12017:44 <stickies-v> (note: the thread is called "opencon", if you're grepping)
12117:47 <stickies-v> dergoegge: I can't see any instances where `CConnman::ThreadOpenConnections` calls into net_processing, so... I think the answer is no?
12217:49 <dergoegge> ThreadOpenConnections calls OpenNetworkConnection which calls... IntializeNode on PeerManager!
12317:49 <dergoegge> I added this question to make it obvious that some functions on PeerManager are called by multiple threads and any state accessed/mutated in them needs protection against parallel access.
12417:49 <dergoegge> Some state in net processing however is only ever accessed by the msghand thread and therefore doesn't need a mutex.
12517:50 <LarryRuane> in case this is helpful, link to ThreadOpenConnections:
12617:50 <dergoegge> Next question: What is the difference between CNodeState and Peer? How would you decide where to store new per-peer state? (Bonus points if you also mention CNode in your answer)
12717:50 <stickies-v> oh. good point, I only checked the direct calls, not the entire stacks. that seems like a very difficult thing to verify if you're not reasonably familiar with all the functions called, or is there a trick?
12817:51 <stickies-v> (difficult as in very time consuming to do it manually)
12917:52 <LarryRuane> dergoegge: I think currently, some of CNodeState is not relevant to validation, and so better belongs in Peer.. Peer has non-validation stuff, CNodeState should have validation stuff -- did I get that right? :)
13017:54 <LarryRuane> stickies-v: +1 .. I sometimes find it helpful to run the node in the debugger to see those kind of dynamics
13117:54 <pablomartin> stickies-v: should be a map/ graph somewhere... not sure if I ever saw it... or dreamt it
13217:54 <dergoegge> stickies-v: yea you need to do some digging, i don't have a special trick for this (i think the call graphs in the doxygen docs are sometimes helpful:
13317:54 <pablomartin> dergoegge: yeah there
13417:55 <LarryRuane> dergoegge: that's cool, I wonder how good the call graphing is when using interface classes, that would make it tricky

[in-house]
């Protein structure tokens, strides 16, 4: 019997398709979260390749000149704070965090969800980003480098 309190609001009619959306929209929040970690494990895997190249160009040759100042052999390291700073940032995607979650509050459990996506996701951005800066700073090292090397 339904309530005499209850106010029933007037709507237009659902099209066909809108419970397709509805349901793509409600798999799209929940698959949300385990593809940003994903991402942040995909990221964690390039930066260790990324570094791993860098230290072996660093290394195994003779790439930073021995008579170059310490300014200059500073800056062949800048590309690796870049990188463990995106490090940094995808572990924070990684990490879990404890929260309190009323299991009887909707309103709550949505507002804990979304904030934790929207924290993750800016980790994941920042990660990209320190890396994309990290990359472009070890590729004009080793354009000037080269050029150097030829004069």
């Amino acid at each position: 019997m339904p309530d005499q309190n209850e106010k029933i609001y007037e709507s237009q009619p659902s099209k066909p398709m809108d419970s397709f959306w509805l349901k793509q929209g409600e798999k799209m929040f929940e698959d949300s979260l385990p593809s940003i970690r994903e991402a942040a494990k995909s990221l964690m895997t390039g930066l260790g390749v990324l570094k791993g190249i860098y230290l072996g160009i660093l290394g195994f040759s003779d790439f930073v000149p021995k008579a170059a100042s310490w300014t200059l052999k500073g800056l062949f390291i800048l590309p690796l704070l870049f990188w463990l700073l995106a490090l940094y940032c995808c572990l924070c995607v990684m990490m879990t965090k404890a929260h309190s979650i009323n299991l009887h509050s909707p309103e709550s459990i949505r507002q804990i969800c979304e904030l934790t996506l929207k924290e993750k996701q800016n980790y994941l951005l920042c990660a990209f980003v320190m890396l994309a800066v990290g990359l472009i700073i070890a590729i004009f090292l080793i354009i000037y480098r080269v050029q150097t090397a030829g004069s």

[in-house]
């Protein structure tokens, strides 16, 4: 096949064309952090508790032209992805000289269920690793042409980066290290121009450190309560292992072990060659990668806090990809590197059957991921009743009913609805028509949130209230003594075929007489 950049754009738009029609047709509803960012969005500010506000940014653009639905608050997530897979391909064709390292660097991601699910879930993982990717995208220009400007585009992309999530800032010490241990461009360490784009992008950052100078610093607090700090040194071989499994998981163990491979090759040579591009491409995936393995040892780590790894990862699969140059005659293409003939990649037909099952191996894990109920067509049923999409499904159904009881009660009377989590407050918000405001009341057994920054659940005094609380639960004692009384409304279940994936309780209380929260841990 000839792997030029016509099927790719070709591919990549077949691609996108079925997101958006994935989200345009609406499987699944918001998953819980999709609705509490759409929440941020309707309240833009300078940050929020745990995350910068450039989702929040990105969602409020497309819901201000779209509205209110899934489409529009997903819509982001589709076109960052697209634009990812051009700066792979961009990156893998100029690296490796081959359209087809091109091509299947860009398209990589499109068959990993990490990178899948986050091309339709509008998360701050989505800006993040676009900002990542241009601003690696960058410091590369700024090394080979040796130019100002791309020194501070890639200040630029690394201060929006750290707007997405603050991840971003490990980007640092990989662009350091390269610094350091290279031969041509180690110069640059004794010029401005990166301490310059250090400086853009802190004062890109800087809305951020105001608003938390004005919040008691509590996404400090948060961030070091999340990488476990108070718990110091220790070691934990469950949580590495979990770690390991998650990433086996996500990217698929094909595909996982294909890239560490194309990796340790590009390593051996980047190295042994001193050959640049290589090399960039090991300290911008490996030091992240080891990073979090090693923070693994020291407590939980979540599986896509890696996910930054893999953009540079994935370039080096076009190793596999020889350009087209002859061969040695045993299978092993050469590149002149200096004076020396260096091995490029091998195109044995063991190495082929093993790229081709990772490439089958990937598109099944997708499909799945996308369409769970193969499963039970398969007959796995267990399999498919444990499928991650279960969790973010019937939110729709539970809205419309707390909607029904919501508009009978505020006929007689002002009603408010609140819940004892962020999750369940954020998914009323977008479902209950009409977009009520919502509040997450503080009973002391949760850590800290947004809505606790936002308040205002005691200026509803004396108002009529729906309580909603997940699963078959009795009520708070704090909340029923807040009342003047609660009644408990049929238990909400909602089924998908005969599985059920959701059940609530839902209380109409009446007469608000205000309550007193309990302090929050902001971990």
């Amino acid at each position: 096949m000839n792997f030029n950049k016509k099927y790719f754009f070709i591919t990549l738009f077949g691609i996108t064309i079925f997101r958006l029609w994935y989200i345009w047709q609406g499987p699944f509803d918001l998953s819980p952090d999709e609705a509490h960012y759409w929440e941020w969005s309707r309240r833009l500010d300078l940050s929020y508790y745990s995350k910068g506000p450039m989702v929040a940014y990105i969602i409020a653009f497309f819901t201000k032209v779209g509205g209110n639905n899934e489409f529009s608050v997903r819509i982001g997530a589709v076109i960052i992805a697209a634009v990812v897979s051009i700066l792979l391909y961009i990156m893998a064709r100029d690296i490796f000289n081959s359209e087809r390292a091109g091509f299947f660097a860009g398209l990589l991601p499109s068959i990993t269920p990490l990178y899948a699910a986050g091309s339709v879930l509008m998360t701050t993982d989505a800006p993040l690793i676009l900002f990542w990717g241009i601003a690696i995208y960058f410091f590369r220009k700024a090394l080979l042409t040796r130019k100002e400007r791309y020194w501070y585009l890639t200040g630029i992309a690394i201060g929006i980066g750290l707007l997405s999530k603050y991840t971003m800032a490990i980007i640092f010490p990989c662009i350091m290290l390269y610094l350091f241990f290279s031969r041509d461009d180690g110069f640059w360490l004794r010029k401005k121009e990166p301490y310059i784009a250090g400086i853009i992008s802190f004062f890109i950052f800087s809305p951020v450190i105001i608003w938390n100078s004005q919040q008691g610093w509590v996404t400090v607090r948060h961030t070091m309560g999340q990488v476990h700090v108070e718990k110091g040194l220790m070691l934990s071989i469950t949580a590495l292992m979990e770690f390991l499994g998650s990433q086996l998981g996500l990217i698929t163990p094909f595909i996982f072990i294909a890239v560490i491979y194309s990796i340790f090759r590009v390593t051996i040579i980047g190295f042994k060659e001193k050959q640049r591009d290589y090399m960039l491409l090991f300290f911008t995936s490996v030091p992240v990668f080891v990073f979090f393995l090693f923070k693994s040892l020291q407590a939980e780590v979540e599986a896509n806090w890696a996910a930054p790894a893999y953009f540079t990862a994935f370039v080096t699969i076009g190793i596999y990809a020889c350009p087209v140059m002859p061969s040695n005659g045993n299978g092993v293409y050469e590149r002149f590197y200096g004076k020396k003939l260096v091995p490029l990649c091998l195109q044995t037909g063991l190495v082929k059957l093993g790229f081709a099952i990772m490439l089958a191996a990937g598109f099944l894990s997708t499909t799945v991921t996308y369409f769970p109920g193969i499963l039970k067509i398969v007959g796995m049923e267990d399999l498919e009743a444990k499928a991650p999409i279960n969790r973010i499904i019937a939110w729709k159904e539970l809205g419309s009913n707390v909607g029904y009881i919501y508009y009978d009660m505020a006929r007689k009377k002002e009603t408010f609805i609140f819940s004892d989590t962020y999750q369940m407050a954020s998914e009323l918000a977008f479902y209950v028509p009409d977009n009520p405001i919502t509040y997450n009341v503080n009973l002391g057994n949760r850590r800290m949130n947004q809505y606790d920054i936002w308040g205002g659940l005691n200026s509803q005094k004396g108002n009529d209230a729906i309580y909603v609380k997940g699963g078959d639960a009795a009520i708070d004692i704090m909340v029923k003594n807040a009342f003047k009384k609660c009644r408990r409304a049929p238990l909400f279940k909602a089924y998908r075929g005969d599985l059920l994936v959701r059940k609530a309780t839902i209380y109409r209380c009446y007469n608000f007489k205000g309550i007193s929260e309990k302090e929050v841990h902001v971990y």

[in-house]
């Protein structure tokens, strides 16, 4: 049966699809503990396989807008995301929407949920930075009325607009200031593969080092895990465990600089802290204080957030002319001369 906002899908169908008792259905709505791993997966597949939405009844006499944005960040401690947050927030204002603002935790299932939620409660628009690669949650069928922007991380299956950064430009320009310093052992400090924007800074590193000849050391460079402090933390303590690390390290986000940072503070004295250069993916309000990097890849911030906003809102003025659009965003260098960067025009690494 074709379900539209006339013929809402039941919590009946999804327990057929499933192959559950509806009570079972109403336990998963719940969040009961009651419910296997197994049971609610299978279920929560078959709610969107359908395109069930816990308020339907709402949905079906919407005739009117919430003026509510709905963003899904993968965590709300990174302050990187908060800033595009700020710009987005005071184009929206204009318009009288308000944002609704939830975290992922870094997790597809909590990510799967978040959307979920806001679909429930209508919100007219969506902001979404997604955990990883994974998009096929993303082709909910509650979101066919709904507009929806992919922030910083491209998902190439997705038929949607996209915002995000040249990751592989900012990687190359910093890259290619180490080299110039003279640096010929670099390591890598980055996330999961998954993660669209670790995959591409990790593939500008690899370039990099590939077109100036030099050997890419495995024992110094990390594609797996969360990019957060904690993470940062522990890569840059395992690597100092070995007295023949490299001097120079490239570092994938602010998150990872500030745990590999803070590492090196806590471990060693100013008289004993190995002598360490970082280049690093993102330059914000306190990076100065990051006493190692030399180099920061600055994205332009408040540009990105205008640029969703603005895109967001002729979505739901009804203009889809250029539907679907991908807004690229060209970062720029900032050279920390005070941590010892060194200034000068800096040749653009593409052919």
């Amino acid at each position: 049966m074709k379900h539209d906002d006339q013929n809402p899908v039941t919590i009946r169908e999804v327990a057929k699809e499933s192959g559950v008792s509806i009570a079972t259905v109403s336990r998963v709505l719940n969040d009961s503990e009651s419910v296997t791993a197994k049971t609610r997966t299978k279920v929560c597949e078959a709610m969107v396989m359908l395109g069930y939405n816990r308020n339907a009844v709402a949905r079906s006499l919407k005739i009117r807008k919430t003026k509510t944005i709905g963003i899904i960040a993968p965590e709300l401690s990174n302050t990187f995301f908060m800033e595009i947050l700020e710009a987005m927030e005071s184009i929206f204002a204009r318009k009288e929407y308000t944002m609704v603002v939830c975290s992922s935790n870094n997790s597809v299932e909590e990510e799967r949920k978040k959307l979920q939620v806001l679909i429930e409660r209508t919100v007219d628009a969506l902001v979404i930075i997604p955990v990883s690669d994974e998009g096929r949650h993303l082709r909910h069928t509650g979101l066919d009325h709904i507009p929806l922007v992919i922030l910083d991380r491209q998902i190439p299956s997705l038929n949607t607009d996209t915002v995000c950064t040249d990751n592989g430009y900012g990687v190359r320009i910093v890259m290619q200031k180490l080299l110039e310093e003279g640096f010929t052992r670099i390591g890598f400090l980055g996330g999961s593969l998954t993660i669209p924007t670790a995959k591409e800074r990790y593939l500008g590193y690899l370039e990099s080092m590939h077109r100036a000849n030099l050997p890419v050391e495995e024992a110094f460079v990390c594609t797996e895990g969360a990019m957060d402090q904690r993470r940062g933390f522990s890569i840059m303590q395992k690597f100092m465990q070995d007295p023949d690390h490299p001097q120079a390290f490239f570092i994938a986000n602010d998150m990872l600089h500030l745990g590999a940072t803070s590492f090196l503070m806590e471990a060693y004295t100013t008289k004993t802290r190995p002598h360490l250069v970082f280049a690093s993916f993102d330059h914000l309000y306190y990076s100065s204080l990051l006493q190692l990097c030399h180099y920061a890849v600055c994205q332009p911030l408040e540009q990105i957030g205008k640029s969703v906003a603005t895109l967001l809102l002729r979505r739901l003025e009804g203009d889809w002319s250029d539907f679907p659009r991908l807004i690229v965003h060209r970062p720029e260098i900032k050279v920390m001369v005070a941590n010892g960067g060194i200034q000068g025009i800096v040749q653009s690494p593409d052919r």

13517:55 <dergoegge> LarryRuane: yes CNodeState is meant for validation specific per-peer state guarded by cs_main and Peer is meant for all other per-peer state (that is not guarded by cs_main)
13617:55 <stickies-v> intuitively, I'd say CNode mostly deals with communication between nodes, CNodeState with validating what we get from a node, and Peer to deal with policy and checking if peers are behaving correctly. Is that a fair approximation?
13717:56 <stickies-v> pablomartin dergoegge yeah but call graphs are function/class based, so you'd have to look at a lot of charts to figure out what calls into net_processing?
13817:56 <dergoegge> stickies-v: yea that sounds about right. Do you mean mempool policy?
13917:57 <stickies-v> cool. No I mean p2p policy, e.g. not exceeding the number of unconnected headers etc. I don't think this touches mempool policy at all, right?
14017:57 <dergoegge> stickies-v: yea the doxygen graphs are not perfect but in case of the addcon thread it would help
14117:58 <dergoegge> stickies-v: OK good! It has no mempool policy state (i hope)
14217:58 <amovfx> Is node state only for the operators node?
14317:58 <dergoegge> Lets skip Q. 5: Why does the PR rename nUnconnectingHeaders and MAX_UNCONNECTING_HEADERS?
14417:58 <LarryRuane> amovfx: no it's for each of our peers
14517:59 <LarryRuane> dergoegge: because Marco suggested it :)
14617:59 <amovfx> ty
14717:59 <pablomartin> dergoegge: about... where to store new peer-peer state? CNode (defined in net.h, used by m_nodes(CConnman) and covered by m_nodes_mutex) is concerned with the connection state of the peer.
14818:00 <LarryRuane> but seriously, is the rename because it's more accurate to include "msgs" in the name, since it's a count of headers *messages*? (i'm not sure)
14918:00 <dergoegge> LarryRuane: yes but the renaming is useful because the variable tracks the number of "headers" messages that did not connect, not the number of headers that didn't connect
15018:00 <dergoegge> LarryRuane: yes
15118:00 <LarryRuane> dergoegge: +1 that's what i was thinking
15218:00 <dergoegge> #endmeeting